Why is the ‘Real Face’ of Jesus Controversial? The Real Christmas Story…

real face

Hello World,

Today marks the fourth Sunday of Advent as we celebrate the birth of Jesus THIS FRIDAY! Every year I always struggle to get into the true Christmas spirit amid the commercialism of this holiday that would have us skip over Thanksgiving and plunge headfirst into racking up debt to buy our family and friends happiness…During this season, I have to retreat and reflect on Scriptures such as Seven Scriptures to Remind Us that Jesus is the Real Reason for the Season…so that I am reminded that the original Christmas was about how God enabled his son Jesus to come to this earth in the form of a baby born to a Jewish couple in the Middle East…

That is why I am a bit perplexed that medical artist Richard Neave’s rendering of the real face of Jesus has gone viral! Although my earliest recollections of portraits of Jesus featured a man with blonde hair and blue eyes which I probably learned about in Sunday School and or the private Christian school I attended as a child, I stopped believing those depictions were accurate once I understood the Christmas story even as a child. That was probably around the time that I read “The Diary of Anne Frank” and began to study world history. My deductive reasoning led me to believe that Jesus, while in human form, must have been of a darker hue and looked similar to those who live in the Middle East…That would only make sense…

mmmhmm

Still, I love that that forensic science is now backing up what was clear to me…Below is an excerpt from the article “The Real Face Of Jesus” on popularmechanics.com.

For those accustomed to traditional Sunday school portraits of Jesus, the sculpture of the dark and swarthy Middle Eastern man that emerges from Neave’s laboratory is a reminder of the roots of their faith. “The fact that he probably looked a great deal more like a darker-skinned Semite than westerners are used to seeing him pictured is a reminder of his universality,” says Charles D. Hackett, director of Episcopal studies at the Candler School of Theology in Atlanta. “And [it is] a reminder of our tendency to sinfully appropriate him in the service of our cultural values.”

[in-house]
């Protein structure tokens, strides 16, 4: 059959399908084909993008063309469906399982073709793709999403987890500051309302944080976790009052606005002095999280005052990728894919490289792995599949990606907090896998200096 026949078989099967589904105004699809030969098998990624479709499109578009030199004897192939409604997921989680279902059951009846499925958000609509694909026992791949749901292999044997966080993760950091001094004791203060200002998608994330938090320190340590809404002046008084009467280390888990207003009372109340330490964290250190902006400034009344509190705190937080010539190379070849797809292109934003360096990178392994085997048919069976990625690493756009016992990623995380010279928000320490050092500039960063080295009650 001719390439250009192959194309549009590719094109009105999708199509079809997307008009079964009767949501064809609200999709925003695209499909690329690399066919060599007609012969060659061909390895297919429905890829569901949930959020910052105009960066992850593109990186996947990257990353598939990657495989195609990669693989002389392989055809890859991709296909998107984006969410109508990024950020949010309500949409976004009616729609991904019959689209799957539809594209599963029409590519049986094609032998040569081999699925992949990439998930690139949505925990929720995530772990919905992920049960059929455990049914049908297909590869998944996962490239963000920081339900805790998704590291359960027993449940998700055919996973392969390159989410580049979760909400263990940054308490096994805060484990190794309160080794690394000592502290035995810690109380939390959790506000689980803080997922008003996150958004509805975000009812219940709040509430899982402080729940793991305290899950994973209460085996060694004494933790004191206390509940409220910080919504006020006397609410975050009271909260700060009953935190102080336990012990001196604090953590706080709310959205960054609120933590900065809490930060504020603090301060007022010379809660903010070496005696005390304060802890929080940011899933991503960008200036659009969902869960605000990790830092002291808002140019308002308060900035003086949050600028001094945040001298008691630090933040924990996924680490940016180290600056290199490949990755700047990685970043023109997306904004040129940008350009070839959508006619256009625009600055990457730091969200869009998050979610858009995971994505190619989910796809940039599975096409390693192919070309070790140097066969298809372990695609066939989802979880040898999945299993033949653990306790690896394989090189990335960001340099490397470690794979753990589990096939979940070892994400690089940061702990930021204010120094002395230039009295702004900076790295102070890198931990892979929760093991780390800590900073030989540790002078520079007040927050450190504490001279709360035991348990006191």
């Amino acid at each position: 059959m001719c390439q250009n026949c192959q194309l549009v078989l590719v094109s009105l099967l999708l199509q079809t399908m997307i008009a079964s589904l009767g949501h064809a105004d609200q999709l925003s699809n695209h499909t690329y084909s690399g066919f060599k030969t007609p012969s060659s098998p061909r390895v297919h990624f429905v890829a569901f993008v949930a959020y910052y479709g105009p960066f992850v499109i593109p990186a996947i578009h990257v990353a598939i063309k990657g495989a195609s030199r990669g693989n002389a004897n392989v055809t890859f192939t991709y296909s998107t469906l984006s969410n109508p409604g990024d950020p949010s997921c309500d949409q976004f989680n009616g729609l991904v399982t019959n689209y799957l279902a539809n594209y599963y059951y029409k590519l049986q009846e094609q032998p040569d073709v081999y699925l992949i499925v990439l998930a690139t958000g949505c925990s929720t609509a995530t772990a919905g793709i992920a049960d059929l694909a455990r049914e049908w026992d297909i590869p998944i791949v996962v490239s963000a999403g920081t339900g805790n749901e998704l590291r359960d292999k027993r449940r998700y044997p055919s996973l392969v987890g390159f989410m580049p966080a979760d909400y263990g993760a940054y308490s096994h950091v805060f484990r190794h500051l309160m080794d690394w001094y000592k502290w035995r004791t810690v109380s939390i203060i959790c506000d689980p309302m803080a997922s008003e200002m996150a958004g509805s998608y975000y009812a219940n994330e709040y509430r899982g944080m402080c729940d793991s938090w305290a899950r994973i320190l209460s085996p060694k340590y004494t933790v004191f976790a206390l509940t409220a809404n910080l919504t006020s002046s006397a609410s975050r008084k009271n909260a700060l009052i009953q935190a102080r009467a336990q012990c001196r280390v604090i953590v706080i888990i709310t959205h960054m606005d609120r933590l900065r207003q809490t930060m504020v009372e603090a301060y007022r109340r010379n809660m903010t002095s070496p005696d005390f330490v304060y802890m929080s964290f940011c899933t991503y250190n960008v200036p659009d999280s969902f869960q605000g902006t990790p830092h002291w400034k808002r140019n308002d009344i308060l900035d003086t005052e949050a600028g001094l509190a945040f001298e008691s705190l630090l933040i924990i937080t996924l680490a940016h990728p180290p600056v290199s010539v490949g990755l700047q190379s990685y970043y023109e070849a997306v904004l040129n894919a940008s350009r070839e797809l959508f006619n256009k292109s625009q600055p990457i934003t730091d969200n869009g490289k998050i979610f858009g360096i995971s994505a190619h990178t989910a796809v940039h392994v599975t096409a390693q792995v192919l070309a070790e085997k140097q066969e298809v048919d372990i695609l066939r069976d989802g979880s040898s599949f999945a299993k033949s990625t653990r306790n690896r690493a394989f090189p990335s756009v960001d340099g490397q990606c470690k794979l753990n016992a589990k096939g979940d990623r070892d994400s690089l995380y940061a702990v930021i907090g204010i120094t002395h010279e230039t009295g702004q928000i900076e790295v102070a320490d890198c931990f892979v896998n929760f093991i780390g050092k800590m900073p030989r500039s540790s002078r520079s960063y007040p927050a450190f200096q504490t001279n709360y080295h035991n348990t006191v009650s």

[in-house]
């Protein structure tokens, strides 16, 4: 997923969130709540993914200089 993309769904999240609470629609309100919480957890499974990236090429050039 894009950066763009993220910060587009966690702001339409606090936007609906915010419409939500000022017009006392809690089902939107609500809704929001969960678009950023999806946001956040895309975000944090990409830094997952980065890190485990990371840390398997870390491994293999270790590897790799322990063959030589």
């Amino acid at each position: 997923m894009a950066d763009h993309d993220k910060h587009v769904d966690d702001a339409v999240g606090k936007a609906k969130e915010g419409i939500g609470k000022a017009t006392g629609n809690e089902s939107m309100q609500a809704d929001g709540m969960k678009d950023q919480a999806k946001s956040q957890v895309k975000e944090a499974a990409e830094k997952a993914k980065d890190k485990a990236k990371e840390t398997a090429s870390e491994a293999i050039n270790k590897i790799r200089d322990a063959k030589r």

Neave emphasizes that his re-creation is simply that of an adult man who lived in the same place and at the same time as Jesus. As might well be expected, not everyone agrees.

Forensic depictions are not an exact science, cautions Alison Galloway, professor of anthropology at the University of California in Santa Cruz. The details in a face follow the soft tissue above the muscle, and it is here where forensic artists differ widely in technique. Galloway points out that some artists pay more attention to the subtle differences in such details as the distance between the bottom of the nose and the mouth. And the most recognizable features of the face—the folds of the eyes, structure of the nose and shape of the mouth—are left to the artist. “In some cases the resemblance between the reconstruction and the actual individual can be uncanny,” says Galloway. “But in others there may be more resemblance with the other work of the same artist.” Despite this reservation, she reaches one conclusion that is inescapable to almost everyone who has ever seen Neave’s Jesus. “This is probably a lot closer to the truth than the work of many great masters.”

And furthermore, I hope this rendering of the real face of Jesus encourages many of us to get off of our cultural high horses regarding refugees coming into this country particularly at this time of the year...This meme says it better than I can…

kermit

I’m not saying that we don’t need to be cautious because we absolutely have to be in this time of terrorism. But for that those of us who profess to be Christians, our actions have to be rooted in love and not fear…

Can I get an Amen?

 preach
Any thoughts?

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